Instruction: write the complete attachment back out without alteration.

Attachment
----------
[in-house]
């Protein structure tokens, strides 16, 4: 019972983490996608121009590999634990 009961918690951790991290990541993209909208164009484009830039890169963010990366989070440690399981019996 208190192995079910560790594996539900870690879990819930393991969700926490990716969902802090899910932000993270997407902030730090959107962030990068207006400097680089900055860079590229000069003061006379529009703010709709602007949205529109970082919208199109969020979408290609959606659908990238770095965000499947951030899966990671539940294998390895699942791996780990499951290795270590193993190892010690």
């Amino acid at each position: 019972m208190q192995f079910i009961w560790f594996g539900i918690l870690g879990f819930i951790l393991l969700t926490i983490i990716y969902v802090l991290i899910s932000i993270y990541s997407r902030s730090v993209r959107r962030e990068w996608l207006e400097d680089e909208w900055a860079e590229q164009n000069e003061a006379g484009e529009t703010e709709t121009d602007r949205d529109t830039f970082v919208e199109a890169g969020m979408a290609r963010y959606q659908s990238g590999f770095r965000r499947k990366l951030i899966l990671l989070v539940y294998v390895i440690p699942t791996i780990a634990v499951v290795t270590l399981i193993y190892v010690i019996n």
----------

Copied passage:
[in-house]
């Protein structure tokens, strides 16, 4: 019972983490996608121009590999634990 009961918690951790991290990541993209909208164009484009830039890169963010990366989070440690399981019996 208190192995079910560790594996539900870690879990819930393991969700926490990716969902802090899910932000993270997407902030730090959107962030990068207006400097680089900055860079590229000069003061006379529009703010709709602007949205529109970082919208199109969020979408290609959606659908990238770095965000499947951030899966990671539940294998390895699942791996780990499951290795270590193993190892010690």
């Amino acid at each position: 019972m208190q192995f079910i009961w560790f594996g539900i918690l870690g879990f819930i951790l393991l969700t926490i983490i990716y969902v802090l991290i899910s932000i993270y990541s997407r902030s730090v993209r959107r962030e990068w996608l207006e400097d680089e909208w900055a860079e590229q164009n000069e003061a006379g484009e529009t703010e709709t121009d602007r949205d529109t830039f970082v919208e199109a890169g969020m979408a290609r963010y959606q659908s990238g590999f770095r965000r499947k990366l951030i899966l990671l989070v539940y294998v390895i440690p699942t791996i780990a634990v499951v290795t270590l399981i193993y190892v010690i019996n």